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Is the positive association between middle-income and rich household wealth and adult sub-Saharan African women’s overweight status modified by the level of education attainment? A cross-sectional study of 22 countries

Posted on 2020-06-26 - 03:55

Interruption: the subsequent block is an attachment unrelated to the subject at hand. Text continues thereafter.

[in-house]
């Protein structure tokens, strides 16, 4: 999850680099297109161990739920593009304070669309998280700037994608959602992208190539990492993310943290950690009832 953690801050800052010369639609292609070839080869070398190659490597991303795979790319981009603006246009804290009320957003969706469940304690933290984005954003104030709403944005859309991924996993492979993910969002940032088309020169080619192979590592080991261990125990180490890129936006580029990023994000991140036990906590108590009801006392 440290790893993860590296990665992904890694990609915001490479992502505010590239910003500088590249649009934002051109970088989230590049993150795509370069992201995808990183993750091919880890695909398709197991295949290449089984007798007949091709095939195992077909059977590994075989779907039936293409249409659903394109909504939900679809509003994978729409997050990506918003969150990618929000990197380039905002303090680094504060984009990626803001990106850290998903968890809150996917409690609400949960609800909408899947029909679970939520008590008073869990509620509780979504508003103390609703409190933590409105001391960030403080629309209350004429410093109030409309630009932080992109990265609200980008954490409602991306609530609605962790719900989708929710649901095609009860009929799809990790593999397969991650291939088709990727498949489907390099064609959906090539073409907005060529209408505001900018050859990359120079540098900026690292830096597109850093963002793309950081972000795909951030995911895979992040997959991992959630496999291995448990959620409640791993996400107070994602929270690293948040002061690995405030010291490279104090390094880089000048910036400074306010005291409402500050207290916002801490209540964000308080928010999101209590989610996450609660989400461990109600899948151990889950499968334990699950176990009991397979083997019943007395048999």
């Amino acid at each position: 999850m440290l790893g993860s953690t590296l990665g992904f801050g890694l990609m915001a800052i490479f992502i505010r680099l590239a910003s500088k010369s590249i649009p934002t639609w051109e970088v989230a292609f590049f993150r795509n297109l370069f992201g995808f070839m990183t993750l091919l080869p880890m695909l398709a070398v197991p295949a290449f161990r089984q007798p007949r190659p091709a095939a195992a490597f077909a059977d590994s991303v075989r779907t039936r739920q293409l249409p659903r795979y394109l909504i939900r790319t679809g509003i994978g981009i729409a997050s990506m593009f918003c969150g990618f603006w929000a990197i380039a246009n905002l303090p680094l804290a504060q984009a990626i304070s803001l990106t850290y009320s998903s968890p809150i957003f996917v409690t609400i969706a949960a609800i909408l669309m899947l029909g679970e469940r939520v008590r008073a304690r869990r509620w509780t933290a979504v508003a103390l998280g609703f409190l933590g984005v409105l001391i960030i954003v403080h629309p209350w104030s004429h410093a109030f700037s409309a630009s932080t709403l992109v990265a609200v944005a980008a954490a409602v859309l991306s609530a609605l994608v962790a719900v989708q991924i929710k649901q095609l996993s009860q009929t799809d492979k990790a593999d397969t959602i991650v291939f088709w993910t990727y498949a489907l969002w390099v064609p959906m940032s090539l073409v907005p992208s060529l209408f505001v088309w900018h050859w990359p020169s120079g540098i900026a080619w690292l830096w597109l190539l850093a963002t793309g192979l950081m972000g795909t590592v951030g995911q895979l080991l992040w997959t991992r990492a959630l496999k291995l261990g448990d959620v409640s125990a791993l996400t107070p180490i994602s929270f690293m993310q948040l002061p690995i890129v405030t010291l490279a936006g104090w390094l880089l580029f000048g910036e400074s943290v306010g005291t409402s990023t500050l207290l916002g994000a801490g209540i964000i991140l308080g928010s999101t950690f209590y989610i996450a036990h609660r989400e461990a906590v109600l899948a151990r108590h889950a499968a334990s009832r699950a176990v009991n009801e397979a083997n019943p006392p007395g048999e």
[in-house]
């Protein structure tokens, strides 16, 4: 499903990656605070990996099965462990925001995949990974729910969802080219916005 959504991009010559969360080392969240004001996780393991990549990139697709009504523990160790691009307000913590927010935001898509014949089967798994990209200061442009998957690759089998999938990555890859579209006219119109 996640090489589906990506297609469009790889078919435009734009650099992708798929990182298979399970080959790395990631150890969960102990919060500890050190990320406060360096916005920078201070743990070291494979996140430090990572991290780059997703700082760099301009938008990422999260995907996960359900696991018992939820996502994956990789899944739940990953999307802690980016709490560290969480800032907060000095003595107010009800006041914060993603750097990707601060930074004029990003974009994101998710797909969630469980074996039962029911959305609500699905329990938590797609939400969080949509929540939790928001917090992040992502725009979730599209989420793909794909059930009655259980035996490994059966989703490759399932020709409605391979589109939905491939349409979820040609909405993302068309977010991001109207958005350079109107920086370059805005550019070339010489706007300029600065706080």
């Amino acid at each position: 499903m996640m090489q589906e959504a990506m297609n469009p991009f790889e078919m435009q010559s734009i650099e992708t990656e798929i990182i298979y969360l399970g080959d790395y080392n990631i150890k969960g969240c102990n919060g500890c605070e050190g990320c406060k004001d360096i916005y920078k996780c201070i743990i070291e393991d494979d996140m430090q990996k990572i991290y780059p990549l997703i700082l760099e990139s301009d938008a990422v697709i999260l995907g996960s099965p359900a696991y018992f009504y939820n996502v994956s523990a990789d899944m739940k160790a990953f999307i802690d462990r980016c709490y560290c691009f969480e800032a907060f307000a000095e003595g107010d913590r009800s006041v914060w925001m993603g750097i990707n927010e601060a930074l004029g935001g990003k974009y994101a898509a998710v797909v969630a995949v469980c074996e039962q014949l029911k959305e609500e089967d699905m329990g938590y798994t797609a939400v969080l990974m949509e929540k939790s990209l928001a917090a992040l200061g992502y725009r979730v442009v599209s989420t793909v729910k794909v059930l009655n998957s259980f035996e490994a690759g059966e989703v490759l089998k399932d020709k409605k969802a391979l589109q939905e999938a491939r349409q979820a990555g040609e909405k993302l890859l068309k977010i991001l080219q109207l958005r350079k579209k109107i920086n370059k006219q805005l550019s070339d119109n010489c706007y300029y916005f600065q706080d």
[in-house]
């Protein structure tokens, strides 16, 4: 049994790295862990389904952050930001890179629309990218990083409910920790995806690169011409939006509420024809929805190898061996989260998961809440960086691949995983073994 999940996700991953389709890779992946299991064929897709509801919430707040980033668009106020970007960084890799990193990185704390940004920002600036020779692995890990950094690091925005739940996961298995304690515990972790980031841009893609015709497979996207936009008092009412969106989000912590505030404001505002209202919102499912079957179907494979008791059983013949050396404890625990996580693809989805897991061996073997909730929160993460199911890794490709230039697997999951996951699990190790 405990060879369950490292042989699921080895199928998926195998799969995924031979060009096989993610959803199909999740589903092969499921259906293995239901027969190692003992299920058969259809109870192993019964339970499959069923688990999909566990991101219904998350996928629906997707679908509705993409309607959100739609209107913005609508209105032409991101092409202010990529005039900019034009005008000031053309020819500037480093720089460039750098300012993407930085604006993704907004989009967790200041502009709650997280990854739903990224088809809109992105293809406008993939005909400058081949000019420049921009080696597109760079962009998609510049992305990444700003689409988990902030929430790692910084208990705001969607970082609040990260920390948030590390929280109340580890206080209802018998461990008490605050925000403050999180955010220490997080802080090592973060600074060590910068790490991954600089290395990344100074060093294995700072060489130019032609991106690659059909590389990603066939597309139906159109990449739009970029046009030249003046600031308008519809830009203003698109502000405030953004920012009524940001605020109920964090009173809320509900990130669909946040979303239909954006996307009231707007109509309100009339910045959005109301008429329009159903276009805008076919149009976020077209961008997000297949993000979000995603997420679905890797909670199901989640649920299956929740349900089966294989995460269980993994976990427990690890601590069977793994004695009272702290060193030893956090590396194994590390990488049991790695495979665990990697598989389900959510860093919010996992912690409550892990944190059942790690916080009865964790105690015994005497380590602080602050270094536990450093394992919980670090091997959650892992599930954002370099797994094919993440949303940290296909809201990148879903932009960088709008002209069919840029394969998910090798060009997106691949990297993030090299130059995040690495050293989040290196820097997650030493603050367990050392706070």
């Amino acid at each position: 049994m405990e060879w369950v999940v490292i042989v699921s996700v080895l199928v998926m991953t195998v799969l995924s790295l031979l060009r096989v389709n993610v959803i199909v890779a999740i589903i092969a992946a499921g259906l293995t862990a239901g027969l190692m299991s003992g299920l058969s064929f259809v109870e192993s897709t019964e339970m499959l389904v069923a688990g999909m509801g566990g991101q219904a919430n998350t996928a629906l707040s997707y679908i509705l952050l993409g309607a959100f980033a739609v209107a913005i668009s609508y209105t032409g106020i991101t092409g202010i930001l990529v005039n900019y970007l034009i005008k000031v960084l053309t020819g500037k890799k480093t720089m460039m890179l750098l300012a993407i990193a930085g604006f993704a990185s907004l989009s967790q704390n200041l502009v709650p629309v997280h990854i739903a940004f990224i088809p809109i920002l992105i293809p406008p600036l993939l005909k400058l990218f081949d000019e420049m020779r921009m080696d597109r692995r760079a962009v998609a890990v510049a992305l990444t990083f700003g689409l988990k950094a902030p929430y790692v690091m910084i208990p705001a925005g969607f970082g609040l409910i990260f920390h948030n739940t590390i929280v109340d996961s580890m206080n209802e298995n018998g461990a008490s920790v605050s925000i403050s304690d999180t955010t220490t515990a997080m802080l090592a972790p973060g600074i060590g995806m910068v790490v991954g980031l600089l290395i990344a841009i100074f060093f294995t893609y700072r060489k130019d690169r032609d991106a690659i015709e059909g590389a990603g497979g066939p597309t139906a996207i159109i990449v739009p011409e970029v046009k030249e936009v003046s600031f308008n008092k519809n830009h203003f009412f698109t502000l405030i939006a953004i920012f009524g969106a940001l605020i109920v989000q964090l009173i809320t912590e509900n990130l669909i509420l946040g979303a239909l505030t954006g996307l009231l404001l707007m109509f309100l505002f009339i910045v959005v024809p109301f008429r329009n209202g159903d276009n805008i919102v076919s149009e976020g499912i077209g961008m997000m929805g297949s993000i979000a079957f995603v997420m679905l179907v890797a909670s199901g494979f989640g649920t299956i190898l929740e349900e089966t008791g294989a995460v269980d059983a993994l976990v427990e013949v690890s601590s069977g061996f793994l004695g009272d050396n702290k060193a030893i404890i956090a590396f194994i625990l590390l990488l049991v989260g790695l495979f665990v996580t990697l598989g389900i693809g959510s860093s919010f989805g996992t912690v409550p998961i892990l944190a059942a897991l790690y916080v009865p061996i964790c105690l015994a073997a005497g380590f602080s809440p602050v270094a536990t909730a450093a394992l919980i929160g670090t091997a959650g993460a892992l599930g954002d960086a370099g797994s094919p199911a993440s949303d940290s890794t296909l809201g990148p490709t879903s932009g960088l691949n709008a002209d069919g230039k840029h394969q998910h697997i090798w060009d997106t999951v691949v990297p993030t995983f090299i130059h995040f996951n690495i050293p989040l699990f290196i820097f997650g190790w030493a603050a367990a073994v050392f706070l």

Abstract Background Previous studies show a positive association between household wealth and overweight in sub-Saharan African (SSA) countries; however, the manner in which this relationship differs in the presence of educational attainment has not been well-established. This study examined the multiplicative effect modification of educational attainment on the association between middle-income and rich household wealth and overweight status among adult females in 22 SSA countries. We hypothesized that household wealth was associated with a greater likelihood of being overweight among middle income and rich women with lower levels of educational attainment compared to those with higher levels of educational attainment. Methods Demographic and Health Survey (DHS) data from 2006 to 2016 for women aged 18–49 years in SSA countries were used for the study. Overweight was defined as a body mass index (BMI) ≥ 25 kg/m2. Household wealth index tertile was the exposure and educational attainment, the effect modifier. Potential confounders included age, ethnicity, place of residence, and parity. Descriptive analysis was conducted, and separate logistic regression models were fitted for each of the 22 SSA countries to compute measures of effect modification and 95% confidence intervals. Analysis of credibility (AnCred) methods were applied to assess the intrinsic credibility of the study findings and guide statistical inference. Results The prevalence of overweight ranged from 12.6% in Chad to 56.6% in Swaziland. Eighteen of the 22 SSA countries had measures of effect modification below one in at least one wealth tertile. This included eight of the 12 low-income countries and all 10 middle income countries. This implied that the odds of overweight were greater among middle-income and rich women with lower levels of educational attainment than those with higher educational attainment. On the basis of the AnCred analysis, it was found that the majority of the study findings across the region provided some support for the study hypothesis. Conclusions Women in higher wealth strata and with lower levels of educational attainment appear to be more vulnerable to overweight compared to those in the same wealth strata but with higher levels of educational attainment in most low- and middle- income SSA countries.

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